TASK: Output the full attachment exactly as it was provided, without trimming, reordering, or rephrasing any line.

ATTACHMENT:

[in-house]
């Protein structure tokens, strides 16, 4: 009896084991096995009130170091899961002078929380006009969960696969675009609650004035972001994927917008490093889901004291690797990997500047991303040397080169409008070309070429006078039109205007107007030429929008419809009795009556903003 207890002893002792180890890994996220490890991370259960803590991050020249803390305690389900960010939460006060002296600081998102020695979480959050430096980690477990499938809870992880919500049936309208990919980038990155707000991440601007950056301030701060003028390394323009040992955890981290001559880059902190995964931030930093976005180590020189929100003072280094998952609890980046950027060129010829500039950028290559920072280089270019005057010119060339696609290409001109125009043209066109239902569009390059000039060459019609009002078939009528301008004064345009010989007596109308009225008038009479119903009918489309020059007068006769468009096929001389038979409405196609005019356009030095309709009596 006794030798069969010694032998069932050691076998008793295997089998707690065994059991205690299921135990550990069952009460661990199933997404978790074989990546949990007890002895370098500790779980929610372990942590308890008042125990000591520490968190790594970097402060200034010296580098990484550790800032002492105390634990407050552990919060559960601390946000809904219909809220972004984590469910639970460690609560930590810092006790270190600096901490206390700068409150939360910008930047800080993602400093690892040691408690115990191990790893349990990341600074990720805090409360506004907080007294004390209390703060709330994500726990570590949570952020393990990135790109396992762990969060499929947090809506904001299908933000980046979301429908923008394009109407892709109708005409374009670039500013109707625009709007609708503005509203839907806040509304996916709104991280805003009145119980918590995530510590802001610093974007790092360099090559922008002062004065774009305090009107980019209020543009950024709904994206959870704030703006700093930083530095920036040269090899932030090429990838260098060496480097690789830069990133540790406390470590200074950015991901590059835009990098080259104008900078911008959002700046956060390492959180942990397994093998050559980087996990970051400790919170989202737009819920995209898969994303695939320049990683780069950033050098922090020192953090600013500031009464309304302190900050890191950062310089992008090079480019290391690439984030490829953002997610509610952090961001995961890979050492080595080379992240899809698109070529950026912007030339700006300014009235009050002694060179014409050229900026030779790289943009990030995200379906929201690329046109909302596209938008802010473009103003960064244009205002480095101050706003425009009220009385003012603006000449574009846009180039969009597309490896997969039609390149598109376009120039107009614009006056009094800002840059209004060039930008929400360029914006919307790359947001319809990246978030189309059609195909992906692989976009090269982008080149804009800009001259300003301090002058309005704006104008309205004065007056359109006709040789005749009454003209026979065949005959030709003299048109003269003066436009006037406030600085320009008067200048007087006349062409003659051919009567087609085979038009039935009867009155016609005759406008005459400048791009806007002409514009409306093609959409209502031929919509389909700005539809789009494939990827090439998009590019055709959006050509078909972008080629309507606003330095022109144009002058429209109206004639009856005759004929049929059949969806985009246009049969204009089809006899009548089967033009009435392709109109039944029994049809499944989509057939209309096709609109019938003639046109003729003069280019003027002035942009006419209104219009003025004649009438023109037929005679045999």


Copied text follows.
[in-house]
């Protein structure tokens, strides 16, 4: 009896084991096995009130170091899961002078929380006009969960696969675009609650004035972001994927917008490093889901004291690797990997500047991303040397080169409008070309070429006078039109205007107007030429929008419809009795009556903003 207890002893002792180890890994996220490890991370259960803590991050020249803390305690389900960010939460006060002296600081998102020695979480959050430096980690477990499938809870992880919500049936309208990919980038990155707000991440601007950056301030701060003028390394323009040992955890981290001559880059902190995964931030930093976005180590020189929100003072280094998952609890980046950027060129010829500039950028290559920072280089270019005057010119060339696609290409001109125009043209066109239902569009390059000039060459019609009002078939009528301008004064345009010989007596109308009225008038009479119903009918489309020059007068006769468009096929001389038979409405196609005019356009030095309709009596 006794030798069969010694032998069932050691076998008793295997089998707690065994059991205690299921135990550990069952009460661990199933997404978790074989990546949990007890002895370098500790779980929610372990942590308890008042125990000591520490968190790594970097402060200034010296580098990484550790800032002492105390634990407050552990919060559960601390946000809904219909809220972004984590469910639970460690609560930590810092006790270190600096901490206390700068409150939360910008930047800080993602400093690892040691408690115990191990790893349990990341600074990720805090409360506004907080007294004390209390703060709330994500726990570590949570952020393990990135790109396992762990969060499929947090809506904001299908933000980046979301429908923008394009109407892709109708005409374009670039500013109707625009709007609708503005509203839907806040509304996916709104991280805003009145119980918590995530510590802001610093974007790092360099090559922008002062004065774009305090009107980019209020543009950024709904994206959870704030703006700093930083530095920036040269090899932030090429990838260098060496480097690789830069990133540790406390470590200074950015991901590059835009990098080259104008900078911008959002700046956060390492959180942990397994093998050559980087996990970051400790919170989202737009819920995209898969994303695939320049990683780069950033050098922090020192953090600013500031009464309304302190900050890191950062310089992008090079480019290391690439984030490829953002997610509610952090961001995961890979050492080595080379992240899809698109070529950026912007030339700006300014009235009050002694060179014409050229900026030779790289943009990030995200379906929201690329046109909302596209938008802010473009103003960064244009205002480095101050706003425009009220009385003012603006000449574009846009180039969009597309490896997969039609390149598109376009120039107009614009006056009094800002840059209004060039930008929400360029914006919307790359947001319809990246978030189309059609195909992906692989976009090269982008080149804009800009001259300003301090002058309005704006104008309205004065007056359109006709040789005749009454003209026979065949005959030709003299048109003269003066436009006037406030600085320009008067200048007087006349062409003659051919009567087609085979038009039935009867009155016609005759406008005459400048791009806007002409514009409306093609959409209502031929919509389909700005539809789009494939990827090439998009590019055709959006050509078909972008080629309507606003330095022109144009002058429209109206004639009856005759004929049929059949969806985009246009049969204009089809006899009548089967033009009435392709109109039944029994049809499944989509057939209309096709609109019938003639046109003729003069280019003027002035942009006419209104219009003025004649009438023109037929005679045999």